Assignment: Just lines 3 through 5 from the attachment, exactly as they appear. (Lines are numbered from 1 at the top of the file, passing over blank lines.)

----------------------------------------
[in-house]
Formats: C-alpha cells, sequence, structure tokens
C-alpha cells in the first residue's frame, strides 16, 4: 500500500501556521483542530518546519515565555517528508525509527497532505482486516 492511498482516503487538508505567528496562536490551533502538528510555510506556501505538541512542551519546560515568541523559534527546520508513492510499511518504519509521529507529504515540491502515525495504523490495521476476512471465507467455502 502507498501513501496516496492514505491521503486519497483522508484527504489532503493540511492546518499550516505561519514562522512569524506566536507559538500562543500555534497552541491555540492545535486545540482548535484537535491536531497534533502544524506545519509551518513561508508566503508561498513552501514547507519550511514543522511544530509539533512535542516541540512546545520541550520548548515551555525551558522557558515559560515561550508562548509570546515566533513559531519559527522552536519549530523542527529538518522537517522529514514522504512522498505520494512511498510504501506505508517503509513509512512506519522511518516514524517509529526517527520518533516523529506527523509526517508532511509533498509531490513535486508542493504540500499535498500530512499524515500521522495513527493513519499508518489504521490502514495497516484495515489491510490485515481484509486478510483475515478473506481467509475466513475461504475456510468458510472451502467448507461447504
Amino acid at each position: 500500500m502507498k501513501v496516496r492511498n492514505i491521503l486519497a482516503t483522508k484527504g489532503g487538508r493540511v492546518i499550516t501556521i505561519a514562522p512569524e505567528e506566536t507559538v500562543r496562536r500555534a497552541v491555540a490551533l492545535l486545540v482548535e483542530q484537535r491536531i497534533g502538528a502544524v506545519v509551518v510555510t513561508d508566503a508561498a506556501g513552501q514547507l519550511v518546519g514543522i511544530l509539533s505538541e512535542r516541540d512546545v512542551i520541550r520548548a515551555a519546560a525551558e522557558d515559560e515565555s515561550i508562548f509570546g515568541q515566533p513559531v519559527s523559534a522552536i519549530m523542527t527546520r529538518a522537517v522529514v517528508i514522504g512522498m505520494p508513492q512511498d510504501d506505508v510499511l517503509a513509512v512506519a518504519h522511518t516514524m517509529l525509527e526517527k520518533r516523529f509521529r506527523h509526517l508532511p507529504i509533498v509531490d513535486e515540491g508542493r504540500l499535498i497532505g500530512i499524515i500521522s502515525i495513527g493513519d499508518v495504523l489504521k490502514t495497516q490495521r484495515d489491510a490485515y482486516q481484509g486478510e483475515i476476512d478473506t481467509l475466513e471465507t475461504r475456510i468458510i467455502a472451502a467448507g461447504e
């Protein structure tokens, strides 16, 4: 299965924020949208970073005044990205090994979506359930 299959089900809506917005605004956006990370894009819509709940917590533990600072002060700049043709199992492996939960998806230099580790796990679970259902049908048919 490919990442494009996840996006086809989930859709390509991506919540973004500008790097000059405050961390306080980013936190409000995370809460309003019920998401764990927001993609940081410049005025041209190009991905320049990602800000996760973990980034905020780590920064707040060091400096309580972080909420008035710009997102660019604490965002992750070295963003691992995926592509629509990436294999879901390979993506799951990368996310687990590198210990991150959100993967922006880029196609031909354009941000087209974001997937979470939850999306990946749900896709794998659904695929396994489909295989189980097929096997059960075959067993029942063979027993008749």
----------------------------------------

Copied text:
C-alpha cells in the first residue's frame, strides 16, 4: 500500500501556521483542530518546519515565555517528508525509527497532505482486516 492511498482516503487538508505567528496562536490551533502538528510555510506556501505538541512542551519546560515568541523559534527546520508513492510499511518504519509521529507529504515540491502515525495504523490495521476476512471465507467455502 502507498501513501496516496492514505491521503486519497483522508484527504489532503493540511492546518499550516505561519514562522512569524506566536507559538500562543500555534497552541491555540492545535486545540482548535484537535491536531497534533502544524506545519509551518513561508508566503508561498513552501514547507519550511514543522511544530509539533512535542516541540512546545520541550520548548515551555525551558522557558515559560515561550508562548509570546515566533513559531519559527522552536519549530523542527529538518522537517522529514514522504512522498505520494512511498510504501506505508517503509513509512512506519522511518516514524517509529526517527520518533516523529506527523509526517508532511509533498509531490513535486508542493504540500499535498500530512499524515500521522495513527493513519499508518489504521490502514495497516484495515489491510490485515481484509486478510483475515478473506481467509475466513475461504475456510468458510472451502467448507461447504
Amino acid at each position: 500500500m502507498k501513501v496516496r492511498n492514505i491521503l486519497a482516503t483522508k484527504g489532503g487538508r493540511v492546518i499550516t501556521i505561519a514562522p512569524e505567528e506566536t507559538v500562543r496562536r500555534a497552541v491555540a490551533l492545535l486545540v482548535e483542530q484537535r491536531i497534533g502538528a502544524v506545519v509551518v510555510t513561508d508566503a508561498a506556501g513552501q514547507l519550511v518546519g514543522i511544530l509539533s505538541e512535542r516541540d512546545v512542551i520541550r520548548a515551555a519546560a525551558e522557558d515559560e515565555s515561550i508562548f509570546g515568541q515566533p513559531v519559527s523559534a522552536i519549530m523542527t527546520r529538518a522537517v522529514v517528508i514522504g512522498m505520494p508513492q512511498d510504501d506505508v510499511l517503509a513509512v512506519a518504519h522511518t516514524m517509529l525509527e526517527k520518533r516523529f509521529r506527523h509526517l508532511p507529504i509533498v509531490d513535486e515540491g508542493r504540500l499535498i497532505g500530512i499524515i500521522s502515525i495513527g493513519d499508518v495504523l489504521k490502514t495497516q490495521r484495515d489491510a490485515y482486516q481484509g486478510e483475515i476476512d478473506t481467509l475466513e471465507t475461504r475456510i468458510i467455502a472451502a467448507g461447504e
């Protein structure tokens, strides 16, 4: 299965924020949208970073005044990205090994979506359930 299959089900809506917005605004956006990370894009819509709940917590533990600072002060700049043709199992492996939960998806230099580790796990679970259902049908048919 490919990442494009996840996006086809989930859709390509991506919540973004500008790097000059405050961390306080980013936190409000995370809460309003019920998401764990927001993609940081410049005025041209190009991905320049990602800000996760973990980034905020780590920064707040060091400096309580972080909420008035710009997102660019604490965002992750070295963003691992995926592509629509990436294999879901390979993506799951990368996310687990590198210990991150959100993967922006880029196609031909354009941000087209974001997937979470939850999306990946749900896709794998659904695929396994489909295989189980097929096997059960075959067993029942063979027993008749």